Refugee voices and perspectives must be at the core of peace negotiations and post-conflict reconstruction. It is not just a matter of restorative justice: sustainable solutions can only start when listening to those who, although in exile now, have a necessary and substantial role to play in rebuilding their country. This requires a complete overhaul of current top-down approaches to peace negotiations. The inescapable truth is that peace is inherently fragile if refugees are excluded.
Peace negotiations between adversarial leaders tend to impose a certain framing narrative on those experiencing the conflict, which hardly generates genuine reconciliation. Bottom-up approaches, on the other hand, create conditions for sustainable peace. Moreover, the determination of refugees to be involved in peacebuilding to a great extent depends on how early, and how deeply, their narratives concerning harm, loss and recovery are incorporated into the peace process.
The project's ultimate goal is for Syrian refugee concerns and perspectives to be communicated directly and effectively to peace negotiation tables, peacebuilding processes and international planning.
Our project supports Syrian refugees communities' efforts to identify and discuss their perspectives and concerns as they look forward to their future, including prospects for reconciliation and conditions to return.
Having a safe and friendly environment to discuss what they experience(d) and fear(ed) has been a need for Syrian refugees for a long time. Exchanging perspectives between youth, women and men, not only about the conflict but about Syrian society in general, was an opportunity to increase each other's understanding and due regard, sometimes dealing with highly sensitive subjects such as the increase in child marriages.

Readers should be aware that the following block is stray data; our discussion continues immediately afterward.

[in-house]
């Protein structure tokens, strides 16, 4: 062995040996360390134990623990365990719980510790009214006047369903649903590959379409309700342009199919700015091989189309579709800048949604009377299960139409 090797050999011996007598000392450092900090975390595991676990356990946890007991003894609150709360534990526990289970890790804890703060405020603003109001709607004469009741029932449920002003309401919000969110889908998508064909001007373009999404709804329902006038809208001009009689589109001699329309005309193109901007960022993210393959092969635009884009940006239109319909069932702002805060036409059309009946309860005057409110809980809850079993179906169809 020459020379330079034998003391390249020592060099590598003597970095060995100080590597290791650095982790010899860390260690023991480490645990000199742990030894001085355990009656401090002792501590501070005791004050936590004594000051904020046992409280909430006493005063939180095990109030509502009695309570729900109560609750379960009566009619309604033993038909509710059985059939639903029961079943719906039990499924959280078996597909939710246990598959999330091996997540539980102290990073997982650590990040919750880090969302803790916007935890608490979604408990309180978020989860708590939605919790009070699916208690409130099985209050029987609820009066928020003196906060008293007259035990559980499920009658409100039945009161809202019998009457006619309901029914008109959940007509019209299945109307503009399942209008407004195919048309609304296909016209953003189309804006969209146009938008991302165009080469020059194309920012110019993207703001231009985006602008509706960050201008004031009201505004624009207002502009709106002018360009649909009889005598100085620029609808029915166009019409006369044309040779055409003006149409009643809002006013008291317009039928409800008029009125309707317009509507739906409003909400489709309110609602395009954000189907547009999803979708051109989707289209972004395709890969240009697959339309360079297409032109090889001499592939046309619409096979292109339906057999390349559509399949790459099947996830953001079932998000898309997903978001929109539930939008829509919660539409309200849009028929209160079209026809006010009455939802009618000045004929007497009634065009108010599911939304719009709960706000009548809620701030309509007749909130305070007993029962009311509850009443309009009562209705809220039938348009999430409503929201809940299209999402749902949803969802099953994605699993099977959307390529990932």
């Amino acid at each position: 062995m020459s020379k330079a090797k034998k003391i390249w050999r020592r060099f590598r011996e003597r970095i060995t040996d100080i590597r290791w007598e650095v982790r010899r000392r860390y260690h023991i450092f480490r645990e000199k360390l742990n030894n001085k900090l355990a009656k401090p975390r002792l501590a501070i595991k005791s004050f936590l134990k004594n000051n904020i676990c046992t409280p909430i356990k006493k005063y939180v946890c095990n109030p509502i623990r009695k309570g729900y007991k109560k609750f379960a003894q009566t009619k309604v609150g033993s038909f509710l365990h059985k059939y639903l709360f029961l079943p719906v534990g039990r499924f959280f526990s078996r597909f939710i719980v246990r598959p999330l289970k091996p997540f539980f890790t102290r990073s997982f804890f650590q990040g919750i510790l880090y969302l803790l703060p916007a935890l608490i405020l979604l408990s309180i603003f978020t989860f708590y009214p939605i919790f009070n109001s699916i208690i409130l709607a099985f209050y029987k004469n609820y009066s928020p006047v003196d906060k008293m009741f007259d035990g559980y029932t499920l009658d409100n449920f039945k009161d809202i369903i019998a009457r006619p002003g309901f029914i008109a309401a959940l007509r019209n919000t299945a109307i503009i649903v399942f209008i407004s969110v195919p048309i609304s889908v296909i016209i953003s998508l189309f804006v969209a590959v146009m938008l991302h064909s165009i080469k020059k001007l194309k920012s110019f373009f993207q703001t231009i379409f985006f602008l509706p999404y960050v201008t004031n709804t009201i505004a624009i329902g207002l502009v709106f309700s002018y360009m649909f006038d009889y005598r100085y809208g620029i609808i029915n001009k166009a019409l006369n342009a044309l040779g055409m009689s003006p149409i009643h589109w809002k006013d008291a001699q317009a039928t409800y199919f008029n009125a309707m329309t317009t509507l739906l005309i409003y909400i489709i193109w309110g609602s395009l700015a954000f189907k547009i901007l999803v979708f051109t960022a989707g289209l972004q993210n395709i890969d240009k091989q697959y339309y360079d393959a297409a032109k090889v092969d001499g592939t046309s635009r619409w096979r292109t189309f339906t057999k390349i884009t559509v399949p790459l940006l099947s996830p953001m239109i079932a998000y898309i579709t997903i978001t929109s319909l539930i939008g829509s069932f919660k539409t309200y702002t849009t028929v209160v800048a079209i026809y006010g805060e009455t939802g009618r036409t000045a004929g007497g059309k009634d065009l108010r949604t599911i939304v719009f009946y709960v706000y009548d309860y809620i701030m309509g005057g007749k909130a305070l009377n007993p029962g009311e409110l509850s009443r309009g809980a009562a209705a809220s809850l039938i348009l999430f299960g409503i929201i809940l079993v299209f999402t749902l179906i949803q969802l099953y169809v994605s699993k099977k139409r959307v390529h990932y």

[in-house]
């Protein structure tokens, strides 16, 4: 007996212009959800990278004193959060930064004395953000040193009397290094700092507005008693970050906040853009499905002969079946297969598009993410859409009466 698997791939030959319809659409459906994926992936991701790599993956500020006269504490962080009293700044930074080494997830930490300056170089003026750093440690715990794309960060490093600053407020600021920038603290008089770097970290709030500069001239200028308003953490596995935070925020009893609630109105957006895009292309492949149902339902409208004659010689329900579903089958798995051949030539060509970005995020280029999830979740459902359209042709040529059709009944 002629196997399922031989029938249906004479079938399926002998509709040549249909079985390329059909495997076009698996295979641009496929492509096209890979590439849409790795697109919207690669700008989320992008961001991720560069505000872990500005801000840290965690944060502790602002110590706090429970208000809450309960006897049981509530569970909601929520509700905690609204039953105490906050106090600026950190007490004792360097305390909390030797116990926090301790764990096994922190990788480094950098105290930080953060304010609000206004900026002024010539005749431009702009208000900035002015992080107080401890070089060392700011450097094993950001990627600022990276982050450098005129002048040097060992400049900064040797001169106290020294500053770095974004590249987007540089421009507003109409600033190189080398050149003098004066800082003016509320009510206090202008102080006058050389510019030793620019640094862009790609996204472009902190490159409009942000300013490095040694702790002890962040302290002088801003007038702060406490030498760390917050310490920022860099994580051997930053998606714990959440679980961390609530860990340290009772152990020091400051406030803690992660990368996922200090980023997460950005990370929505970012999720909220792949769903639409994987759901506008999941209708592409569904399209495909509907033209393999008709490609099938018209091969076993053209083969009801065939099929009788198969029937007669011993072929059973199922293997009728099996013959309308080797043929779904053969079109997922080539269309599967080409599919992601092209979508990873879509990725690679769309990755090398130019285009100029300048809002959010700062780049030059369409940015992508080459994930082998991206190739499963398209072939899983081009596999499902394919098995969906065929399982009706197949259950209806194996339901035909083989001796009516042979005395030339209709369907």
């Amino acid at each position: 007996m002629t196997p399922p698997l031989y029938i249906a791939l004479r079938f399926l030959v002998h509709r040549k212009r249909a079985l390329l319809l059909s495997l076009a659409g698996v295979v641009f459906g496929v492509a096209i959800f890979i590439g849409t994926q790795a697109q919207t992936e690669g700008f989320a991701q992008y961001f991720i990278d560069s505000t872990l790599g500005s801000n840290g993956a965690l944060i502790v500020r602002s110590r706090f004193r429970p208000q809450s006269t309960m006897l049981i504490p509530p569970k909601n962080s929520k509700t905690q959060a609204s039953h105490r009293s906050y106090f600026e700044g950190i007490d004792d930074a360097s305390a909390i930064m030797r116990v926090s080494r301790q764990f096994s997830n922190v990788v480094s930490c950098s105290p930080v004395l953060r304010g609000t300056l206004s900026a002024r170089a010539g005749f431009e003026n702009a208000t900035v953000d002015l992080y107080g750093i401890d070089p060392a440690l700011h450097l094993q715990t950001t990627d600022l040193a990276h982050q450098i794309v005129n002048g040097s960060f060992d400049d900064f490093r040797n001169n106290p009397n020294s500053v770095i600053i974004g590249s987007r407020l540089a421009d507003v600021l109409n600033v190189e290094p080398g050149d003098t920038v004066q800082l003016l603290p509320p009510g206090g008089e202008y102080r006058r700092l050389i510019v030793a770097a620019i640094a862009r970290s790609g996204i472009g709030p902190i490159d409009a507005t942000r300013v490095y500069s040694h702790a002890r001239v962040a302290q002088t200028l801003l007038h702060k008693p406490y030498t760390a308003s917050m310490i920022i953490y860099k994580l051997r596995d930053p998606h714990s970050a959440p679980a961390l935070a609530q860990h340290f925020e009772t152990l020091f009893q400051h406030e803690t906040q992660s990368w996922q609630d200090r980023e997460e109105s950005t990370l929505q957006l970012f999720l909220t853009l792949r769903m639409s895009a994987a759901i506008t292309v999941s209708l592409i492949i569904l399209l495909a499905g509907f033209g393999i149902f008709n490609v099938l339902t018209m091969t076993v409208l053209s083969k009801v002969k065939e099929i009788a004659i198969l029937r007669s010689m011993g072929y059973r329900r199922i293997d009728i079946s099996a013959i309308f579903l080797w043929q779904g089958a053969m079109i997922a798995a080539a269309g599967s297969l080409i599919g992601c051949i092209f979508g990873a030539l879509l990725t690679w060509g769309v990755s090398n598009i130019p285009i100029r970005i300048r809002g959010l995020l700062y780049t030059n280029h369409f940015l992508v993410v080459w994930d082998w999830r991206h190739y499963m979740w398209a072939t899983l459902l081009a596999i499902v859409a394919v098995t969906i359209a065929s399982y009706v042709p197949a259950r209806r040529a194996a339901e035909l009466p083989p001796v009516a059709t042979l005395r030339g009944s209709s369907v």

In order to discuss Syrians' concerns and hopes and to collect their "voices", we organised focus group discussions and one-to-one interviews with the support of local partners.
Focus groups were composed of 12 to 15 Syrians living in refugee camps in Lebanon or Jordan. We followed a semi-structured design, ensuring balance in gender and socioeconomic representation. Discussions allowed for sufficient time for participants to reflect, listen and share, ensuring safety and confidentiality.
We articulated the discussions around 6 main questions:
The same questions were brought to one-to-one and group interviews with Syrians from an entirely different background, wealthier and now better-integrated in their host countries.
Discussions were facilitated by a local NGO and guided by mediatEUr's mediation experts. They were held in Arabic, with interpretation in English provided for mediatEUr's mappers.
VOICES includes a series of maps that show the synergies and interplay between issues, needs and conditions that could enable the return of Syrian refugees in safety, security and dignity.
Geographical and dialogue maps allow us to provide the bigger-picture while still collecting the necessarily level of detail on a topic that touches the lives of thousands of people.
Elements constituting a shared vision for the future are underlined, with a view to create a common framework for a solution to the conflict that fully incorporates refugees’ concerns and demands.
"If the people one day want life, then destiny is compelled to respond to them."
Author: Miguel Varela
Publication date: Sept. 17, 2019